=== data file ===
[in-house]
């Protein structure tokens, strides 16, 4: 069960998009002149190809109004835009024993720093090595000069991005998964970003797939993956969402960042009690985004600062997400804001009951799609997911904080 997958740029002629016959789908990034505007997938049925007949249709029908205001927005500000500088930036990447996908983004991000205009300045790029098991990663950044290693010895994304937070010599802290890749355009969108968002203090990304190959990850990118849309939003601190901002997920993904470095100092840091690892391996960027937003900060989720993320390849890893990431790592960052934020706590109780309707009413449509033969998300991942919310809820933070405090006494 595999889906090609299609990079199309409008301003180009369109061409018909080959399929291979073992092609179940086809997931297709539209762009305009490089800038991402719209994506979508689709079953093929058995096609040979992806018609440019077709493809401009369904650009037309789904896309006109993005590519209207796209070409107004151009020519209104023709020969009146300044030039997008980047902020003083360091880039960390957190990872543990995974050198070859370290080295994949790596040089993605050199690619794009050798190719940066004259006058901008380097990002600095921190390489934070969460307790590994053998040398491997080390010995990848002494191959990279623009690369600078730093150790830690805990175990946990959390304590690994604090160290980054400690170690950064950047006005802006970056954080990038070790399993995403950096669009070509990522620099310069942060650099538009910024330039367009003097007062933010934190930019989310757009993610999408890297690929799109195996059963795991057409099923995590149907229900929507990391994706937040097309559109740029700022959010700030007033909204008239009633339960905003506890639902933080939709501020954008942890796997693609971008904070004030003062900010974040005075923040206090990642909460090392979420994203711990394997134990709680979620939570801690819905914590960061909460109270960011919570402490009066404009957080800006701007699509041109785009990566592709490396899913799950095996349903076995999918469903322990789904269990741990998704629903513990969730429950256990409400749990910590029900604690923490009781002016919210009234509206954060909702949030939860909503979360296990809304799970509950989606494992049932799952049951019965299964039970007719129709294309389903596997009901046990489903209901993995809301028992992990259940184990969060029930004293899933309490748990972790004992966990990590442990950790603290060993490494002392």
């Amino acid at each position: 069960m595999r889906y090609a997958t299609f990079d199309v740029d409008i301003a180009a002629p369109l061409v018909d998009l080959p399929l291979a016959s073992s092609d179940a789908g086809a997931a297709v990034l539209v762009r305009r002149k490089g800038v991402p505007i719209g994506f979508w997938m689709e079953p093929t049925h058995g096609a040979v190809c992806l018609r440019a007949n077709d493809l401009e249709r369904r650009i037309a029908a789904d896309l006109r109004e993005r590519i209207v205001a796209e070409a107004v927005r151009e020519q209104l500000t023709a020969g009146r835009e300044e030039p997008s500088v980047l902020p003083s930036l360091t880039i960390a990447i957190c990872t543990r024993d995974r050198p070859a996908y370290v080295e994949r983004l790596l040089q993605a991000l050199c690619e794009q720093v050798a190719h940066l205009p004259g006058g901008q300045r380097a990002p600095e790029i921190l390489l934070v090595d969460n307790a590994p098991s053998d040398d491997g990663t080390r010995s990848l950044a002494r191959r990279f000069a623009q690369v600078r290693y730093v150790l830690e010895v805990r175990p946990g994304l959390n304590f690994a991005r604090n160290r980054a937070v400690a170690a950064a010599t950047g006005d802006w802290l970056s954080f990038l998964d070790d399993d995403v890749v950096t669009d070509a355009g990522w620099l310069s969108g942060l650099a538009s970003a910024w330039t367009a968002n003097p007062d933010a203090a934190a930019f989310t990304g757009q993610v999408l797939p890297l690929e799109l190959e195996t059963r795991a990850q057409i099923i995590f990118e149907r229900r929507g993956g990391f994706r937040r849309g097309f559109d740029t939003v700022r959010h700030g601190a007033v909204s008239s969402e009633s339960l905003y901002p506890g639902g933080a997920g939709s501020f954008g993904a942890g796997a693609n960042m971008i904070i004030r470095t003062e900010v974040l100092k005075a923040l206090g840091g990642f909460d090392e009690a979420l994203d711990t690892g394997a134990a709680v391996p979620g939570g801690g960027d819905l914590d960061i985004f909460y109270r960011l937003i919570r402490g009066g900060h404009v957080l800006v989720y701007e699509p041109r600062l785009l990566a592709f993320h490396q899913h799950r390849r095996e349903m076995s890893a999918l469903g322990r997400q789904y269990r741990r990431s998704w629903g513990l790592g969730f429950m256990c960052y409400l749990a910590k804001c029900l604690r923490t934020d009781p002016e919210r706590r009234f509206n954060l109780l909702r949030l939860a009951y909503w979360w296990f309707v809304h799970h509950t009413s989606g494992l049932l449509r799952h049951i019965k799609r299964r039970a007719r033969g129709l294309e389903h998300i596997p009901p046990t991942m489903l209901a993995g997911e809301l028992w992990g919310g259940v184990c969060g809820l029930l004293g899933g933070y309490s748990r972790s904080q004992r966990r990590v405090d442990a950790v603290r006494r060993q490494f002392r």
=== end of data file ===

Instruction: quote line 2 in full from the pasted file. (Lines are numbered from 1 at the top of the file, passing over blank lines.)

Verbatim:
């Protein structure tokens, strides 16, 4: 069960998009002149190809109004835009024993720093090595000069991005998964970003797939993956969402960042009690985004600062997400804001009951799609997911904080 997958740029002629016959789908990034505007997938049925007949249709029908205001927005500000500088930036990447996908983004991000205009300045790029098991990663950044290693010895994304937070010599802290890749355009969108968002203090990304190959990850990118849309939003601190901002997920993904470095100092840091690892391996960027937003900060989720993320390849890893990431790592960052934020706590109780309707009413449509033969998300991942919310809820933070405090006494 595999889906090609299609990079199309409008301003180009369109061409018909080959399929291979073992092609179940086809997931297709539209762009305009490089800038991402719209994506979508689709079953093929058995096609040979992806018609440019077709493809401009369904650009037309789904896309006109993005590519209207796209070409107004151009020519209104023709020969009146300044030039997008980047902020003083360091880039960390957190990872543990995974050198070859370290080295994949790596040089993605050199690619794009050798190719940066004259006058901008380097990002600095921190390489934070969460307790590994053998040398491997080390010995990848002494191959990279623009690369600078730093150790830690805990175990946990959390304590690994604090160290980054400690170690950064950047006005802006970056954080990038070790399993995403950096669009070509990522620099310069942060650099538009910024330039367009003097007062933010934190930019989310757009993610999408890297690929799109195996059963795991057409099923995590149907229900929507990391994706937040097309559109740029700022959010700030007033909204008239009633339960905003506890639902933080939709501020954008942890796997693609971008904070004030003062900010974040005075923040206090990642909460090392979420994203711990394997134990709680979620939570801690819905914590960061909460109270960011919570402490009066404009957080800006701007699509041109785009990566592709490396899913799950095996349903076995999918469903322990789904269990741990998704629903513990969730429950256990409400749990910590029900604690923490009781002016919210009234509206954060909702949030939860909503979360296990809304799970509950989606494992049932799952049951019965299964039970007719129709294309389903596997009901046990489903209901993995809301028992992990259940184990969060029930004293899933309490748990972790004992966990990590442990950790603290060993490494002392």